Waking a dream of happy times, gone by—
But though he joyed to linger in the beam,
And pour'd in listening ears his softest sigh,
'Twas but as sunset on a wintry stream,
That still reflects the ray, but feels no living gleam.

Yet still to gaze upon Love's sweetest dyes,
The eye's half flash, — and the cheek's tell-tale blush,
Blending all Beauty's richest harmonies,
From the faint tint of Hope to Passion's flush,
When the o'erpowering ecstasy will gush
Thro' the whole frame, and cannot be controlled,
Oh! it were sweet, if lasting! — but we rush
Back to this earth's recoil, and thus unfold
Our nature's weakness clogged with its terrestrial mould.

But let that be — 'twas still the Childe's dear bliss
To bask in Beauty's smile, though it should fade—
To aim at Pleasure's mark — though he should miss
The boon he sought, or find too soon decayed:
Ah where was yet the flower so sweet arrayed
In fairest hues, that did not soonest pine?
Where was the dearest hope, that life display'd,
That perished not? Yet still at Woman's shrine,
Who would not offer prayers, tho' the fane must decline?

"Tho' dark and drear the day hath been,
And clouds have dimmed the fairy scene,
Which Morning gave to view:
Though all that now remains to life,
Be toil and woe, and pain and strife,
And grief of every hue:

"Yet still amid the desart wild
One pitying beam hath fondly smiled,
As if to gild decline—
A smile that round Hope's death-bed plays,
One truant smile of better days,
Expiring, though it shine.

"And that was thine! When friends fled far,
And Fortune waged her adverse war,
With Malice on her side:
Thy gentle love unfading stayed,
Thy fond affection well repaid
The tempest's angry tide.

"When Envy's shaft her venom flung,
And Malice poison'd every tongue
To wound my youthful fame;
Thy love alone could ne'er deceive,
Thy heart alone could ne'er believe
The tidings of my shame.

"Yet thou art gone! — I saw thee pine—
I gazed upon that lovely shrine,
Till all of life was o'er;
But though thou left'st me with a smile,
And bad'st me strive with grief awhile,
I only weep the more!"

Oh Man! thou seeming paradox! whose tears
And smiles, like April showers, so quick succeed!
Scarce ere the burst of sorrow disappears,
Smiles again bloom — and yet again recede—
Alas! o'er wither'd hopes the heart may bleed,
And inly worship sorrow; yet the eye
Will sparkle once again, as though the meed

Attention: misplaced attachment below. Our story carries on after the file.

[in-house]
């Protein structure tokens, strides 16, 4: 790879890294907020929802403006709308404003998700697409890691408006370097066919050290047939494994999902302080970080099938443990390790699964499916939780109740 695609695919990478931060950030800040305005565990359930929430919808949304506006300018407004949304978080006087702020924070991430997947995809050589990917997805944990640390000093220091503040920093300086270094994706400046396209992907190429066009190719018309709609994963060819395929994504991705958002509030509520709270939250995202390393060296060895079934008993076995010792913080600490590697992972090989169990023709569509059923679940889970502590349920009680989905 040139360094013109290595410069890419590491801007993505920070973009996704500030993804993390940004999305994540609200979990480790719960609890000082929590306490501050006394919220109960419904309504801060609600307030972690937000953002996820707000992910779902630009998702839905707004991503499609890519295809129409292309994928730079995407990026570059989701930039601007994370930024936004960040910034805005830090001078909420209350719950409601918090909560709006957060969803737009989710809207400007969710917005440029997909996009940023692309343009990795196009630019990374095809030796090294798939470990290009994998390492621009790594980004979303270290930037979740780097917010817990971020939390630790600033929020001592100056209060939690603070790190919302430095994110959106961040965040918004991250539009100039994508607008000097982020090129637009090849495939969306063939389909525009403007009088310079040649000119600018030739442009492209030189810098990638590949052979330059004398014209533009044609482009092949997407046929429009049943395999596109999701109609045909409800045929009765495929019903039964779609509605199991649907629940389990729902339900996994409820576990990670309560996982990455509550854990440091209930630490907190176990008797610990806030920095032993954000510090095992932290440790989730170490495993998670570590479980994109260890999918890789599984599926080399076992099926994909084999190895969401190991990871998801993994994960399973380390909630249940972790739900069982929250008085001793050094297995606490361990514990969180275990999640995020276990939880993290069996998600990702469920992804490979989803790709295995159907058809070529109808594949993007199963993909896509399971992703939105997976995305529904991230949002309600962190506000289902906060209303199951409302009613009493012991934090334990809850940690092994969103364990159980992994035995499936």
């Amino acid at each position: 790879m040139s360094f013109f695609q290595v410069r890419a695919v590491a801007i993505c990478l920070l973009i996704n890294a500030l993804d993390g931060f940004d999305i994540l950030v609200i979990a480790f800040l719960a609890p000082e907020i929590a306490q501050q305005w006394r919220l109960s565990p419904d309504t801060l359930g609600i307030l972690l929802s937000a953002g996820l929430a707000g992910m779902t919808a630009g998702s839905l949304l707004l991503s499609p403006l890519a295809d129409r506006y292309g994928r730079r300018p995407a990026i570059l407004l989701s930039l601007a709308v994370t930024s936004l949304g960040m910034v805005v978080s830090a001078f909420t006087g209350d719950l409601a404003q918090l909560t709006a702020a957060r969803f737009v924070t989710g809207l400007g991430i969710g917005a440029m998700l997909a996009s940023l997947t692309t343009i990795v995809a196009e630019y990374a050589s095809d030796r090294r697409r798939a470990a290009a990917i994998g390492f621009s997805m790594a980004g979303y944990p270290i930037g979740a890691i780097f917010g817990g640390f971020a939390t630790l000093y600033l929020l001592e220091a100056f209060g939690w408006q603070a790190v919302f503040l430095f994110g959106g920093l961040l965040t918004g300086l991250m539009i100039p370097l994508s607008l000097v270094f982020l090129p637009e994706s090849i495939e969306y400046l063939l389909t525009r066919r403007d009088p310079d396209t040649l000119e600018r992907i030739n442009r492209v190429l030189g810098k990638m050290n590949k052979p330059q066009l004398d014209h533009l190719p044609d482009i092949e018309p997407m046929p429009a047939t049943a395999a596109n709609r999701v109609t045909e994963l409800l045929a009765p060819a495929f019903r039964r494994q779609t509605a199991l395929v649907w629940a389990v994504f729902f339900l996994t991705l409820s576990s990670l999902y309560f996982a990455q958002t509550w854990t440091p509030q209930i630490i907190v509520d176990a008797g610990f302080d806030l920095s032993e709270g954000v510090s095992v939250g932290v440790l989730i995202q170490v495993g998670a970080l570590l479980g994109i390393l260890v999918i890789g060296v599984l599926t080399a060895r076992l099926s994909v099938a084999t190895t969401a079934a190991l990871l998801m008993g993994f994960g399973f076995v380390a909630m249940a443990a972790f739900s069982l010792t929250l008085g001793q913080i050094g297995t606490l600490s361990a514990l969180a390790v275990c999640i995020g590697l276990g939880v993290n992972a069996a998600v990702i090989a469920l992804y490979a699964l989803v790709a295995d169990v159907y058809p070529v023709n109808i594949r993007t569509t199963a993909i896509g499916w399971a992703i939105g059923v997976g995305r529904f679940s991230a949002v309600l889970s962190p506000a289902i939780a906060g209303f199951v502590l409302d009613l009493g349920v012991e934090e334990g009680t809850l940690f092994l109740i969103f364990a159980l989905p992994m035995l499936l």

Of happiness were won — but though we try
To hide the pang, that preys — the heart can never lie:

The truth will linger there — oh! would it make
Wings to itself, and flee away, we then
Might be at rest! Alas! life may forsake,
But Lethe's draught, though doubled, ne'er again
Can banish Misery from her own dark den,
The human heart — yet Arthur vainly smiled,
In guise of joy, as though he scorned that men
Should mock his grief — and once in moment wild
He strung his lyre long mute, to love soon reconciled.

"Nay! blame not the heart, that in carelessness roves
To sip, where each flower will afford a repast;
And as fondly will vow to each fair that he loves,
That each love will be constant and true as the last:
Oh! 'twere, chilling to stay e'en in sunshine alone,
To bask in one beam, be it ever so bright:—
And the heart, whose affections but one beauty own,
Will wish to rove farther to vary delight.

"Is the bloom of the rosebud less fragrant and fair,
When it wafts all its odours unheedingly by?
Is the gale, when its coolness refreshes the air,
Less soft in its whispers, less pure in its sigh?
Is the voice then that faulters affection's fond tale
To each fair, that will listen, less dear or less kind?
Oh! the heart's like that harp, which is played by the gale,
And will give sigh for sigh to each moan of the wind.

"Does the bee, that so busily roams on the wing
To cull every sweet, that will proffer its bloom,
Does he revel less fond on the beauties of Spring,
Or light on a bud that denies its perfume?
Oh, no! every flow'ret that sighs to the air,
Lends its bloom and its beauty alike to each bee;
And this heart must roam onward to seek from each fair,
Their looks and their smiles to beam kindly on me!"

'Twas a wild strain — for the Childe thought not so—
What tho' for him no jocund home should bloom,
And his hard fate compel him to forego
All that his heart was framed to love — his doom
The fevered riot, or the sadder gloom
Of Solitude — Oh! there is yet one Love,
That fades not e'en on earth, and will resume
Its task of happiness in realms above,
And sanctify the bliss, which men with angels prove!

Oh! there are hours, when truth hath flashed so bright,
We instant felt its ray, which mildly shed
Its holy balm, like visitant of light,
Bidding us turn from all that Pleasure spread
In false allurement round us — and hath led
Our thoughts to better things, when heavenly peace
Hath poured its gentlest slumbers o'er our head,
When Life's mean phantoms for a moment cease,
And upon Virtue's bloom we fondly hope to seize.